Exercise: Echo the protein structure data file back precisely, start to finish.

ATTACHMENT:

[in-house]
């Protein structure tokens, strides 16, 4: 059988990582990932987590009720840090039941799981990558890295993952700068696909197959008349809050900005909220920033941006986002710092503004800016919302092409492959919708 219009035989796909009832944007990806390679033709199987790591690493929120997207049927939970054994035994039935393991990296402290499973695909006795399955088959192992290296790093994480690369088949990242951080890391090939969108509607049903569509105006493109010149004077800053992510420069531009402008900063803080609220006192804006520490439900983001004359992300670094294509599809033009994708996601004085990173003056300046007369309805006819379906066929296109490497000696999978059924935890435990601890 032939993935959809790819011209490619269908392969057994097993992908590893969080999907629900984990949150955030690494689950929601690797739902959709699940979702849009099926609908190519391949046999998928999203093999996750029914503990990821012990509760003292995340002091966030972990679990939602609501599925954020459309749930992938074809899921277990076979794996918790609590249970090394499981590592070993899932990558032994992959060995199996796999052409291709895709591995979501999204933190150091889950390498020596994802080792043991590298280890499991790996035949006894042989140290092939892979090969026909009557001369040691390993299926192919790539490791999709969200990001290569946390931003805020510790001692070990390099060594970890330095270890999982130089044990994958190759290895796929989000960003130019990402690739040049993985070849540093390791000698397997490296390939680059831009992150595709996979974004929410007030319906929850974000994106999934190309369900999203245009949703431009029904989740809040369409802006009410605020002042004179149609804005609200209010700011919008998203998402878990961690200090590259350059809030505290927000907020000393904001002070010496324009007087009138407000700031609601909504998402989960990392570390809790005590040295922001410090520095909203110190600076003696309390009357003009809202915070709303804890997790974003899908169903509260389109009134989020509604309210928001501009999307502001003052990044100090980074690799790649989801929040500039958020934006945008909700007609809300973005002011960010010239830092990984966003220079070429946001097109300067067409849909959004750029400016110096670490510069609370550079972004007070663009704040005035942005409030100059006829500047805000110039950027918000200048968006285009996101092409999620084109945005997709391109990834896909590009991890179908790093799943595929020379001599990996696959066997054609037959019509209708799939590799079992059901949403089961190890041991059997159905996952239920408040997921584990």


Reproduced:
[in-house]
């Protein structure tokens, strides 16, 4: 059988990582990932987590009720840090039941799981990558890295993952700068696909197959008349809050900005909220920033941006986002710092503004800016919302092409492959919708 219009035989796909009832944007990806390679033709199987790591690493929120997207049927939970054994035994039935393991990296402290499973695909006795399955088959192992290296790093994480690369088949990242951080890391090939969108509607049903569509105006493109010149004077800053992510420069531009402008900063803080609220006192804006520490439900983001004359992300670094294509599809033009994708996601004085990173003056300046007369309805006819379906066929296109490497000696999978059924935890435990601890 032939993935959809790819011209490619269908392969057994097993992908590893969080999907629900984990949150955030690494689950929601690797739902959709699940979702849009099926609908190519391949046999998928999203093999996750029914503990990821012990509760003292995340002091966030972990679990939602609501599925954020459309749930992938074809899921277990076979794996918790609590249970090394499981590592070993899932990558032994992959060995199996796999052409291709895709591995979501999204933190150091889950390498020596994802080792043991590298280890499991790996035949006894042989140290092939892979090969026909009557001369040691390993299926192919790539490791999709969200990001290569946390931003805020510790001692070990390099060594970890330095270890999982130089044990994958190759290895796929989000960003130019990402690739040049993985070849540093390791000698397997490296390939680059831009992150595709996979974004929410007030319906929850974000994106999934190309369900999203245009949703431009029904989740809040369409802006009410605020002042004179149609804005609200209010700011919008998203998402878990961690200090590259350059809030505290927000907020000393904001002070010496324009007087009138407000700031609601909504998402989960990392570390809790005590040295922001410090520095909203110190600076003696309390009357003009809202915070709303804890997790974003899908169903509260389109009134989020509604309210928001501009999307502001003052990044100090980074690799790649989801929040500039958020934006945008909700007609809300973005002011960010010239830092990984966003220079070429946001097109300067067409849909959004750029400016110096670490510069609370550079972004007070663009704040005035942005409030100059006829500047805000110039950027918000200048968006285009996101092409999620084109945005997709391109990834896909590009991890179908790093799943595929020379001599990996696959066997054609037959019509209708799939590799079992059901949403089961190890041991059997159905996952239920408040997921584990």